EASTERN GRAY SQUIRREL




Nest:
Gray squirrels bear up to eight young (average 2-4) in cavities or nests situated high in trees. The nest, approximately the size of a basketball, looks like a wad of leaves and sticks stuffed between branches. Squirrels may also nest in structures or tree cavities; cavities occupied by squirrels have an opening diameter approximately three inches.

Parental Care & Development:
Gray squirrels are active during the day (diurnal) and retreat to their nests at night. Young gray squirrels are cared for in the nest by the mother squirrel for approximately 10 weeks. The juvenile squirrels can be seen adventuring from the nest at about 6-7 weeks and start the weaning process at 8 weeks.

IF YOU FIND AN UNINJURED BABY SQUIRREL ON THE GROUND

Squirrel mothers are very attentive and will almost always retrieve their young if given the opportunity. If the squirrel is not injured, it should be reunited with the mother. The nest should be in a tree near where the squirrel was found; look for signs of nesting using the above information.

Ensure the baby squirrel is warm:
a cold (sickly) baby is not likely to be retrieved by the mother. A chilled squirrel can be warmed by wrapping it in a warm washcloth (place a dry washcloth in the microwave for 20-30 seconds); replace the washcloth as it cools every couple of minutes.

Heat sources used for reuniting:
• Fill a sock with 1 cup of rice, birdseed, dried beans, or dried corn
• Tie the sock end, ensure there are no holes
• Microwave the sock for approximately 30 seconds. (should be warm when placed on the underside of the wrist, not hot)

Once the baby is warm:
place the baby squirrel in a small plastic container (adapted milk jug, ice cream bucket, cool whip container, etc). Punch holes in the bottom of the container to allow for drainage. Attach the container to the nest tree (or closest tree to where found) as high as you are able to reach; avoid exposing it to harsh elements such as strong direct sunlight. Place the baby inside the container, uncovered, to allow for full visibility of the baby by the mother. If temperature is below 85 degrees, provide a heat source* to help the baby maintain body temperature. If the baby is not retrieved by nightfall, bring the baby indoors for the evening. Keep the baby in a secure container (shoebox works best!) over a heating pad on LOW; the baby should have the opportunity to crawl away from the heat. At dawn, return the baby to the reuniting site. Healthy baby squirrels should be available for the mother squirrel to retrieve during daylight hours for a maximum of two-12 hour periods. If reuniting is not successful after two days, contact the Wildlife Rescue Center at 636-394-1880.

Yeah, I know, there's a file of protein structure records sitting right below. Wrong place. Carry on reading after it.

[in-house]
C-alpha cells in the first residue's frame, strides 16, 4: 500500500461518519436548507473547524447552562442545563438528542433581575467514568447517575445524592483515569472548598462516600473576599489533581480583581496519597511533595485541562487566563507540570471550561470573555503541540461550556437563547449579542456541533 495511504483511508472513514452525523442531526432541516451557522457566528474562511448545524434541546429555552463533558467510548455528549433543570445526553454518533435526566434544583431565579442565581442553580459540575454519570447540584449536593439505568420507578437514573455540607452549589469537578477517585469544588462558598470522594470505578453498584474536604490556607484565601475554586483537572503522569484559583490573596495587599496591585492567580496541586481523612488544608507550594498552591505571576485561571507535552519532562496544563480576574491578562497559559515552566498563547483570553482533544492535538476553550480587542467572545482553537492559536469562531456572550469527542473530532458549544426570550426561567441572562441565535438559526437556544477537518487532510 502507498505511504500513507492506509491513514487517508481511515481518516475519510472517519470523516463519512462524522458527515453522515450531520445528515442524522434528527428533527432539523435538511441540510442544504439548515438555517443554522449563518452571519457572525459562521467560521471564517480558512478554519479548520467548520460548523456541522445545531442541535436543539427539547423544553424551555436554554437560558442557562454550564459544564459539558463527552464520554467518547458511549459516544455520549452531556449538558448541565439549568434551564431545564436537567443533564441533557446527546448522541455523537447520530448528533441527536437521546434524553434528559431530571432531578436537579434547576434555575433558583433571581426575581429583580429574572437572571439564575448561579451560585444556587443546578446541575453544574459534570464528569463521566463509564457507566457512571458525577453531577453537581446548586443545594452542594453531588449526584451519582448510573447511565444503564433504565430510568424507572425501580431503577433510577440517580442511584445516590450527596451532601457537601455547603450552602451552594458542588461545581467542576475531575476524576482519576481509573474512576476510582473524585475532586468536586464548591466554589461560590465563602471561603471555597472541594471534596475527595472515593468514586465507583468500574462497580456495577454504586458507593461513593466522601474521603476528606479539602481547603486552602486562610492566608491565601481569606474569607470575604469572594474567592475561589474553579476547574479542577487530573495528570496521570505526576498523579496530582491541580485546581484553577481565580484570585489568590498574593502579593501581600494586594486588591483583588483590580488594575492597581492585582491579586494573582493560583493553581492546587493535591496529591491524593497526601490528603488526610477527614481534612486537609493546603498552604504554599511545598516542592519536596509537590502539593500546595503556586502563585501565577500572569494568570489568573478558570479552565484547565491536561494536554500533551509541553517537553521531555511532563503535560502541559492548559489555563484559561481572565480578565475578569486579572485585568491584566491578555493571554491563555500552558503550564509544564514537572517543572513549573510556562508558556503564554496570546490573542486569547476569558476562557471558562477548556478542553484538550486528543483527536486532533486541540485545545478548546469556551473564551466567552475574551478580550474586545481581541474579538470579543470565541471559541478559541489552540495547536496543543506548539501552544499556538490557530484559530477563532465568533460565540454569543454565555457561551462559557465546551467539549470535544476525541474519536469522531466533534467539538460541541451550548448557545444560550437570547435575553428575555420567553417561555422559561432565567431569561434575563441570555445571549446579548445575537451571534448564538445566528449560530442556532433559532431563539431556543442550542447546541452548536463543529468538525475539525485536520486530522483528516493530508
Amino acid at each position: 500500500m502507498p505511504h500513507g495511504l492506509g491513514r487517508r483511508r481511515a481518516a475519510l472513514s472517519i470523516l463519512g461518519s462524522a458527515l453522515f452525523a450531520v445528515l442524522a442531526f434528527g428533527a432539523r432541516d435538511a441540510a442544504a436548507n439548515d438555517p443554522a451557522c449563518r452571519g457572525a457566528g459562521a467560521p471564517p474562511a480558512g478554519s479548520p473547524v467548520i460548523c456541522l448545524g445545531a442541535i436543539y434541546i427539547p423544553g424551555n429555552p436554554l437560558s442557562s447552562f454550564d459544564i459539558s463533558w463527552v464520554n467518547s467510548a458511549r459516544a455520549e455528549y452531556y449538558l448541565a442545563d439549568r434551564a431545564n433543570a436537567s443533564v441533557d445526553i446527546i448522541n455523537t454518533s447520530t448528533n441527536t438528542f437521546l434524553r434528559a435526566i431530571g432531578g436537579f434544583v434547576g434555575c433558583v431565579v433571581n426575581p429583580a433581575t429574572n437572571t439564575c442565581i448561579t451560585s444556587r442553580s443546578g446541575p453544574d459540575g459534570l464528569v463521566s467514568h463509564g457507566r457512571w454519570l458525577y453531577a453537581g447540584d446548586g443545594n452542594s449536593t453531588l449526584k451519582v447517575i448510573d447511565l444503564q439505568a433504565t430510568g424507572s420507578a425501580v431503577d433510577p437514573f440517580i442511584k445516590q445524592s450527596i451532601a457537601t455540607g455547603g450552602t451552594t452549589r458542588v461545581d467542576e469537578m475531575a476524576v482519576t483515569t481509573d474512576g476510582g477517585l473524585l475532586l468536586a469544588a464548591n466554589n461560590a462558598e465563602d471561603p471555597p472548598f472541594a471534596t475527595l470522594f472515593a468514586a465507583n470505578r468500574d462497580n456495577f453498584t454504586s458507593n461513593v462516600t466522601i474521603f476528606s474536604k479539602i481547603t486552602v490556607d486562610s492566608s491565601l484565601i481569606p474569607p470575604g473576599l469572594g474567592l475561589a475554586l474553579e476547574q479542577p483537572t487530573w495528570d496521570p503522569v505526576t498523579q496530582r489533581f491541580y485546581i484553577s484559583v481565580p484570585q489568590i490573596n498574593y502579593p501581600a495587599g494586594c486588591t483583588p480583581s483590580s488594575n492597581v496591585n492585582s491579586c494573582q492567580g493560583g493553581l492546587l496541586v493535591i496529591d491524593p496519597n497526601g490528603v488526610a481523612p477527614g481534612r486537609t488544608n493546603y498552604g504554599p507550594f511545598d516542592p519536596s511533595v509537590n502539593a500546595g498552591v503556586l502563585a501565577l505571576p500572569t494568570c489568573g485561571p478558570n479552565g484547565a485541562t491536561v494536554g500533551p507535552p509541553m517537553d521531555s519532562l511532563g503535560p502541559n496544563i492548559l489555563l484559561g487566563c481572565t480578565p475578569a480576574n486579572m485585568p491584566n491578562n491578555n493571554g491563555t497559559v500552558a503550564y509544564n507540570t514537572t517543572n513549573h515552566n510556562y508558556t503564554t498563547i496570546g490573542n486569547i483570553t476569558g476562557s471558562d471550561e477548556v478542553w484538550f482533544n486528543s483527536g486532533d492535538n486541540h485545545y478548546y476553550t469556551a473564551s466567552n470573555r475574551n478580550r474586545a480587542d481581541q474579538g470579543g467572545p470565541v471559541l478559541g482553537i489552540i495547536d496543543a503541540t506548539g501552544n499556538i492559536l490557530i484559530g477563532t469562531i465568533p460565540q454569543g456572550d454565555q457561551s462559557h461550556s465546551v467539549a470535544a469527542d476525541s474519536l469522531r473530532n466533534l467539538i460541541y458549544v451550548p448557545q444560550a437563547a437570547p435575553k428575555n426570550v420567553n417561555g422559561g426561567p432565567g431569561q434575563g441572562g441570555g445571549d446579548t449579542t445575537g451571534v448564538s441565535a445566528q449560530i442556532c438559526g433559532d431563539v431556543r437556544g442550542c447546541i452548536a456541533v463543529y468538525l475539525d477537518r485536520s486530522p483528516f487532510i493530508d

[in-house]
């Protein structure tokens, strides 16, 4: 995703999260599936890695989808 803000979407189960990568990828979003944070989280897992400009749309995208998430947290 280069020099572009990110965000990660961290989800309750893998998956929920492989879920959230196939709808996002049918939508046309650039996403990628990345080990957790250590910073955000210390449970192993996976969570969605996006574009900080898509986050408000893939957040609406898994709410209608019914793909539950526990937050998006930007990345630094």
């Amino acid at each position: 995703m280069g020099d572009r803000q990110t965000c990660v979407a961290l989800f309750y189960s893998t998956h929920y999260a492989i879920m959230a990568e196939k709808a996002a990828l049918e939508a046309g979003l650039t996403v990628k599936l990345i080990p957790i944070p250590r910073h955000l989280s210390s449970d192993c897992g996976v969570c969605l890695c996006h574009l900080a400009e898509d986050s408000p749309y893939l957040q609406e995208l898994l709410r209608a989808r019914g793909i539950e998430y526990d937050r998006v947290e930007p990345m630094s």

Under no circumstances should you attempt to feed a baby squirrel! Feeding orphaned wildlife can be harmful to the animal and may decrease the chance of reuniting with the mother squirrel.

If you have already fed, please contact the Wildlife Rescue Center at (636) 394-1880
for the best course of action.

IF YOU FIND AN INJURED SQUIRREL ON THE GROUND

If the baby is obviously injured (bleeding, broken bones, open wounds, etc) take it to your nearest wildlife rehabilitator.

IF A PET BRINGS A BABY SQUIRREL HOME

If the baby is obviously injured (bleeding, broken bones, open wounds, etc) take it to your nearest wildlife rehabilitator. If the baby is not injured, locate the nest and follow instructions above for reuniting with the mother.

IF A TREE HAS BEEN CUT DOWN OR HAS FALLEN THAT CONTAINS A NEST

Baby squirrels can often survive a fall with little to no injury. Mother gray squirrels have more than one nest site maintained at a time; a mother squirrel will move her young to another nest due to a variety of natural reasons (flea infestations, storm damage, etc).

If the nest is intact:
leave the section of the fallen tree with the nest as close to the original tree location as possible. Clear the area of any activity to allow the mother squirrel to retrieve her young and take them to an alternate nest site. If the baby is not retrieved by nightfall, bring the baby indoors for the evening. Keep the baby in a secure container (shoebox works best!) over a heating pad on LOW; the baby should have the opportunity to crawl away from the heat. At dawn, return the baby to the reuniting site. Healthy baby squirrels should be available for the mother squirrel to retrieve during daylight hours for a maximum of two-12 hour periods. If reuniting is not successful after two days, contact the Wildlife Rescue Center at 636-394-1880.

If the nest is destroyed:
follow the reuniting instructions above titled “If you find an uninjured baby squirrel on the ground”.

Contact the Wildlife Rescue Center at (636) 394-1880
for instruction on any situation not covered by the preceding information.

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